For example, let’s say your original invoice was for $984.77,but ACC had the wrong details for you on the invoice (e.g. Classification Unit, or Employment Status). Your first step will be to contact ACC and get those details updated. ACC will subsequently issue you a credit much like the $422.67 ACC CoverPlus Credit in the image above.
This credit serves to reduce the amount owing to ACC down to $562.10 ($984.77-$422.67), which you will need to pay using the payment reference details included on the original invoice.
Understanding your ACC Coverplus Extra Invoice:
You will only be on Coverplus Extra if you have arranged this directly with ACC. Coverplus Extra is a more bespoke insurance policy, based on your individual circumstances, rather than the general coverage offered by ACC’s standard Coverplus policy.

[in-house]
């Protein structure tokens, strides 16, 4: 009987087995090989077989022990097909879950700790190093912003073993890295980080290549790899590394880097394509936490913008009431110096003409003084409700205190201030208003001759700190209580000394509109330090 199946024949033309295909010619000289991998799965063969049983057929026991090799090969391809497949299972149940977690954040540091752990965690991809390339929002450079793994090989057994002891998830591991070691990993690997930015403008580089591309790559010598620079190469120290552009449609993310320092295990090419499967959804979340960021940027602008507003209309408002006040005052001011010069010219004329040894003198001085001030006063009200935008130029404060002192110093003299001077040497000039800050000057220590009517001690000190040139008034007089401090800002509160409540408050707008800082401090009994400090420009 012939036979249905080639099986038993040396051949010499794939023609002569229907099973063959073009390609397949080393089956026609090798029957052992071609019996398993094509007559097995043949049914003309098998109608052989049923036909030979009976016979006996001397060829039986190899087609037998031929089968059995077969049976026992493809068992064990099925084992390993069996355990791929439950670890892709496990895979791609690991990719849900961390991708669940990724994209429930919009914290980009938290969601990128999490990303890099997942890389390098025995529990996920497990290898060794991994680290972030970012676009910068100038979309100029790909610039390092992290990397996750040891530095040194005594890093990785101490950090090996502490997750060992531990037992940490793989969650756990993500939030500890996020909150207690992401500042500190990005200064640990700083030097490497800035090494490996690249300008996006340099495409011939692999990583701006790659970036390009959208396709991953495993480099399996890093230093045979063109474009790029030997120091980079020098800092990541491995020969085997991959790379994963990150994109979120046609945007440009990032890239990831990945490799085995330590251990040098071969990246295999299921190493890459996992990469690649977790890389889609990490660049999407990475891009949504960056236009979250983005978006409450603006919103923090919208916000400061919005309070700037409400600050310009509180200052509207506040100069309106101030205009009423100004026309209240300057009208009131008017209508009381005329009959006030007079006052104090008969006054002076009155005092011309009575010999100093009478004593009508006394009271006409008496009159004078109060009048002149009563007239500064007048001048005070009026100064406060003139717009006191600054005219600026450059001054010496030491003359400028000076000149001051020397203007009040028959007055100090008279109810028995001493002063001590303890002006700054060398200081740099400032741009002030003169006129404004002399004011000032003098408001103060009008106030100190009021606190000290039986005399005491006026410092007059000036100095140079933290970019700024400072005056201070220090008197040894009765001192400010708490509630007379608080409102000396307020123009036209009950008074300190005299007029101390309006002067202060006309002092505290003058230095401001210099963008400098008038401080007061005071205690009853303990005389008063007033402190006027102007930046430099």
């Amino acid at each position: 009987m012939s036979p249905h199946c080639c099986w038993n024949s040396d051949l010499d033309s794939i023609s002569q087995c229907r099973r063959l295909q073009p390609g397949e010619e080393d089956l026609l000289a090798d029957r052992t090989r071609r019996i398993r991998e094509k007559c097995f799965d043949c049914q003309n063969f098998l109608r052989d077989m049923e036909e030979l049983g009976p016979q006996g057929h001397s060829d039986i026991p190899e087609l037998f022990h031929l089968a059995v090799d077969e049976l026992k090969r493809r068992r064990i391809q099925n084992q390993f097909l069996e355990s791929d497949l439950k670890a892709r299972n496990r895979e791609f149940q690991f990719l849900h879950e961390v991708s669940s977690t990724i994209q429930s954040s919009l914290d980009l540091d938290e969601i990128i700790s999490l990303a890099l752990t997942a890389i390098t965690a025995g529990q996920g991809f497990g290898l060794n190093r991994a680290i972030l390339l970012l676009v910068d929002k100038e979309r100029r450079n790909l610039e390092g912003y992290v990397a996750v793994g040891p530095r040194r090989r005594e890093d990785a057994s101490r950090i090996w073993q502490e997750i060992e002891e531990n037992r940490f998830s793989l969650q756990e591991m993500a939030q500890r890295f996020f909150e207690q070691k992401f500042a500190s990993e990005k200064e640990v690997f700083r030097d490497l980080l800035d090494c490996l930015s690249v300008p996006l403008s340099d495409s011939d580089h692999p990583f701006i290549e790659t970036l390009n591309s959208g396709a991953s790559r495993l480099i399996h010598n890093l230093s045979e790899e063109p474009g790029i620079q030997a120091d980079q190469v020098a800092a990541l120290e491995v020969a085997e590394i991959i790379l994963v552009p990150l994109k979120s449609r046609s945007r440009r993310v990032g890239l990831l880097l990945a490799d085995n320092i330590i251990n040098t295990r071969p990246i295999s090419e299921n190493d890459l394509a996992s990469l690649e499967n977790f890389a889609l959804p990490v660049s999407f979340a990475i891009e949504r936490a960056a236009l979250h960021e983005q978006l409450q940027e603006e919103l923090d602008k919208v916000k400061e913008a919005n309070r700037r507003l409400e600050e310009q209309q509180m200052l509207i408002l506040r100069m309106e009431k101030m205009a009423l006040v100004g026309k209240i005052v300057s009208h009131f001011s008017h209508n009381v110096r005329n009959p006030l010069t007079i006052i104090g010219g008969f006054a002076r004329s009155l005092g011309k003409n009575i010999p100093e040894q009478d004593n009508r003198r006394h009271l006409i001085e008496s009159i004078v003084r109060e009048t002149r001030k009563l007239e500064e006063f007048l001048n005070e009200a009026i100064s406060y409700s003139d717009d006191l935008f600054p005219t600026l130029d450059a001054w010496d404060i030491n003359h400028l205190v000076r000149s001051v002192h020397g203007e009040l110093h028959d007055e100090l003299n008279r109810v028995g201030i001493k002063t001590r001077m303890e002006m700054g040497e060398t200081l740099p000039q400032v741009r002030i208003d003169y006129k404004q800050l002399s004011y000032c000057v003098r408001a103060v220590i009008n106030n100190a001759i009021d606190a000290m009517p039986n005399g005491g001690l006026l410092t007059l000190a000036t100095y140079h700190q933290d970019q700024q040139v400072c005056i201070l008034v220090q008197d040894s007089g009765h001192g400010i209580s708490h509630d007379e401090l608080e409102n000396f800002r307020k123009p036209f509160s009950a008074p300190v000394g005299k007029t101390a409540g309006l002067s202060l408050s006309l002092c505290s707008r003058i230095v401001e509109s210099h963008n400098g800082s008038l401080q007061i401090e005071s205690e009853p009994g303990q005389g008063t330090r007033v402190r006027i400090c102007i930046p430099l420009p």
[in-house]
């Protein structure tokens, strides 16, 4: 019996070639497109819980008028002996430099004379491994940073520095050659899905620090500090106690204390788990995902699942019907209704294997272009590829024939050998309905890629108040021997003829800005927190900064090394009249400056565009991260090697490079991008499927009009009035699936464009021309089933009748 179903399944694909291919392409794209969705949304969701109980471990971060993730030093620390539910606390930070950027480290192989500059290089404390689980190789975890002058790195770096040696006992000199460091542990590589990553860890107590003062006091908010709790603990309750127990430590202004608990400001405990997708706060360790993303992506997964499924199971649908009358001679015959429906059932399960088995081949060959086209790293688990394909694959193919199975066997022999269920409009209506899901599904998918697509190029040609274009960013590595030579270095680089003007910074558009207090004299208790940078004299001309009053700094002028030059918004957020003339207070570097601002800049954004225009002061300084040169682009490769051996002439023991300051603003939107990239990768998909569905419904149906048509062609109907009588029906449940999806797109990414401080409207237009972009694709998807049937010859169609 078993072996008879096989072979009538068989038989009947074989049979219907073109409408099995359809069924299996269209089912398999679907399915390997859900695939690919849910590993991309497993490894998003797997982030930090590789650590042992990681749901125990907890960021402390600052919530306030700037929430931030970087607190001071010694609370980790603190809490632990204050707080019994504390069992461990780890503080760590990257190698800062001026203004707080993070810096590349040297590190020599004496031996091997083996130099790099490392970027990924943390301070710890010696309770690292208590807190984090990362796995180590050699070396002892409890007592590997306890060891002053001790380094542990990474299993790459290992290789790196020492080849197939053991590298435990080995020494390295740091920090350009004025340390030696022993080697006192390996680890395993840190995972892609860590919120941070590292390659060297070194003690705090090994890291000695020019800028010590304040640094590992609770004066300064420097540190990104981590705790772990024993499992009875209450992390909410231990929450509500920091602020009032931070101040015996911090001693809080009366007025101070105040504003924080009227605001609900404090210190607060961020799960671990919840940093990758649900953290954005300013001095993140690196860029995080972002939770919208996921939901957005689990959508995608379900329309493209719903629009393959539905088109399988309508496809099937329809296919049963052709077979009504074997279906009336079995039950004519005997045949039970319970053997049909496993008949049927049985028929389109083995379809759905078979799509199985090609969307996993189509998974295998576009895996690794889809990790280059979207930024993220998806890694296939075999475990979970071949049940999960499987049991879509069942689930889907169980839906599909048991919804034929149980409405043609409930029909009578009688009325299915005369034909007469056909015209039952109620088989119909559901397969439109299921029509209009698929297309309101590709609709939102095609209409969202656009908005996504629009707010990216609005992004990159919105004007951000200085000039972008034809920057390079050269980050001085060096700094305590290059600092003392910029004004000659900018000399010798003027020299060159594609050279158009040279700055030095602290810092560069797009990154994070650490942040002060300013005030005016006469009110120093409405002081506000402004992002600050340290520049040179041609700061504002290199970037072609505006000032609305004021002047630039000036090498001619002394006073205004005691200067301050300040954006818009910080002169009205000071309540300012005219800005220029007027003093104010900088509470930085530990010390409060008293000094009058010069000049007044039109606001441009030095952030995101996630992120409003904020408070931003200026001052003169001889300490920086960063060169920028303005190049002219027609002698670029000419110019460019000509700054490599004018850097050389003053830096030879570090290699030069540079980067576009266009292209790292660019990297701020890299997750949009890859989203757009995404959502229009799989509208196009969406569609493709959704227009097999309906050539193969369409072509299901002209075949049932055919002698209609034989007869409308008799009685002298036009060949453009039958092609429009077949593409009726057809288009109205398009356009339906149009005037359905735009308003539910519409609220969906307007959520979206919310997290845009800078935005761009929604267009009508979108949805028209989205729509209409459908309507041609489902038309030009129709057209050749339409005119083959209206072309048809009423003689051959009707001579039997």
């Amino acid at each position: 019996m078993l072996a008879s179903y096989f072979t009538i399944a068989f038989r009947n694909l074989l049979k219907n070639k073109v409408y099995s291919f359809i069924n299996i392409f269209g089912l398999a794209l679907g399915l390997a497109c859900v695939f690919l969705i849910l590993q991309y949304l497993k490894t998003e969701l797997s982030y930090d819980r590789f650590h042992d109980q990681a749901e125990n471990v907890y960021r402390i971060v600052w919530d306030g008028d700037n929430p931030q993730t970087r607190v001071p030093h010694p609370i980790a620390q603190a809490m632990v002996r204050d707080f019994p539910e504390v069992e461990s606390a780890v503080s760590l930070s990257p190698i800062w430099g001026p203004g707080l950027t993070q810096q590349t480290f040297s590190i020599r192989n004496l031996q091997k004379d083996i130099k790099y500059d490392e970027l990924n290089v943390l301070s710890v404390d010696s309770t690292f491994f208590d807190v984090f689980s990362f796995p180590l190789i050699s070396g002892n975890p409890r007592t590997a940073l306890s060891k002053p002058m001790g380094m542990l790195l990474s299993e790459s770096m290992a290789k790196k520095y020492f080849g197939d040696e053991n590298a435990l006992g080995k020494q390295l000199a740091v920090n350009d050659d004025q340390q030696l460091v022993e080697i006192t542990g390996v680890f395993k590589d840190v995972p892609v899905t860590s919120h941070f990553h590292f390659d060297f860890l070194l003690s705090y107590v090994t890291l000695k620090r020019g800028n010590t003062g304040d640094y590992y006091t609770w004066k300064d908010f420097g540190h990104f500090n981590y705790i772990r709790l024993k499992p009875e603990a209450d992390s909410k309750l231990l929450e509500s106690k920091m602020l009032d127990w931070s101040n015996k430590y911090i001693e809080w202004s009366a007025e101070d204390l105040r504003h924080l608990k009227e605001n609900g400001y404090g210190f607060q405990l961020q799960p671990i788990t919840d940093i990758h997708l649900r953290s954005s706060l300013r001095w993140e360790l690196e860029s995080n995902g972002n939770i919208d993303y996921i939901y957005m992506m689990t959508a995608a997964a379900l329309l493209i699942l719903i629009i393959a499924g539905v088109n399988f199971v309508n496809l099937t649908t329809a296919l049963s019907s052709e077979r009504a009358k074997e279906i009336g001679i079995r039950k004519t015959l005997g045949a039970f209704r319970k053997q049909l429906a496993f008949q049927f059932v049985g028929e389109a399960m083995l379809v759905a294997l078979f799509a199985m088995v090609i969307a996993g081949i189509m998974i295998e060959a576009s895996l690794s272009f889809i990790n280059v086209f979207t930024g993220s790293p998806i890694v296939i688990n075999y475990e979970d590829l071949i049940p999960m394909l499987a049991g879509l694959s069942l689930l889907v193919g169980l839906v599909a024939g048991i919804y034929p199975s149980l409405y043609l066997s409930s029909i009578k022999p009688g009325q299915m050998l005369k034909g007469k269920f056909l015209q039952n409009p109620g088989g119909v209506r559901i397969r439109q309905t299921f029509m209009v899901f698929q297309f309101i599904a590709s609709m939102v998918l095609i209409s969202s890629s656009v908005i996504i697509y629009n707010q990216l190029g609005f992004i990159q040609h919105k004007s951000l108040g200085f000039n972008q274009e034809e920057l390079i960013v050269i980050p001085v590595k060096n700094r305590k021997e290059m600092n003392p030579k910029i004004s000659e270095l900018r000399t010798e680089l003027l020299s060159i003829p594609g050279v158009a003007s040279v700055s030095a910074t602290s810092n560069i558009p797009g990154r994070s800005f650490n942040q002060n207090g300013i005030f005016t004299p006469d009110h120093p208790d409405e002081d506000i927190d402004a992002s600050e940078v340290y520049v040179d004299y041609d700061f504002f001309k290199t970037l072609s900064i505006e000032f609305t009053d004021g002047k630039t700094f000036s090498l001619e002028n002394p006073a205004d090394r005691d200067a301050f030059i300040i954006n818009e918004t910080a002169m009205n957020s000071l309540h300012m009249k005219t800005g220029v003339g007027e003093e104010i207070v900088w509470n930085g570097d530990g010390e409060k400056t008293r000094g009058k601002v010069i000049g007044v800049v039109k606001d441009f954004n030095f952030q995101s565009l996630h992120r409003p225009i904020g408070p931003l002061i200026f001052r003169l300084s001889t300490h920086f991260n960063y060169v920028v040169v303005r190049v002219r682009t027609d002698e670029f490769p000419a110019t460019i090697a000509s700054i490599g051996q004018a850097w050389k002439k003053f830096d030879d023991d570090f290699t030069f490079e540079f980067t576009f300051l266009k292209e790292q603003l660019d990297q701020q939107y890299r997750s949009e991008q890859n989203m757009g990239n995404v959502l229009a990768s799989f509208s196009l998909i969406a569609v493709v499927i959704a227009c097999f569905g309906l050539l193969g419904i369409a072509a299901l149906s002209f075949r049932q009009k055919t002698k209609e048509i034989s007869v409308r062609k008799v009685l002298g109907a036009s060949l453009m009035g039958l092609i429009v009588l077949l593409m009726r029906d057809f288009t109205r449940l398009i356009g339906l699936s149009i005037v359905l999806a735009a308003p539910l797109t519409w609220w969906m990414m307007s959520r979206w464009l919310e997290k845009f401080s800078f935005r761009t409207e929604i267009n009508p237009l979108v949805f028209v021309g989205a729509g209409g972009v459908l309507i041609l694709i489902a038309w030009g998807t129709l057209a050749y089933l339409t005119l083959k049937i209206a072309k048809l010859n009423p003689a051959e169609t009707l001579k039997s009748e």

💡 Note: Unlike other ACC invoices that are usually issued in September, the CoverPlus Extra invoice is issued in April.
This is the name of the ACC policy you are covered by.
Agreed level of cover
This is the level of cover that you agreed with ACC and that your levies are paid against. Unlike ACC CoverPlus, this is not based on your liable income but rather an amount of cover that you agree on with ACC.
Use Hnry and never think about ACC invoices again
We may be biased, but we reckon that the easiest way to simplify your ACC payments is to just use Hnry.
Hnry automatically calculates and pays your ACC levies every time you get paid. This means you won’t ever receive an ACC invoice, or have to pay a lump sum of thousands of dollars in levies. Phew!
But that’s not all. For just 1% of your self-employed income (capped at $1500 a year), Hnry will:
- Automatically calculate, pay, and file all other taxes, including income and GST (if you’re GST registered)
- Chase up any late payments from clients (provided you’ve invoiced them using Hnry)
- Store your expense receipts for 7 years - no shoebox required
- Automatically send a set percentage of your earnings to a savings account, KiwiSaver, a charity, a friend or family member - you decide how much, and where!
You’ll be able to rest easy knowing that the money in your personal bank account is yours to spend.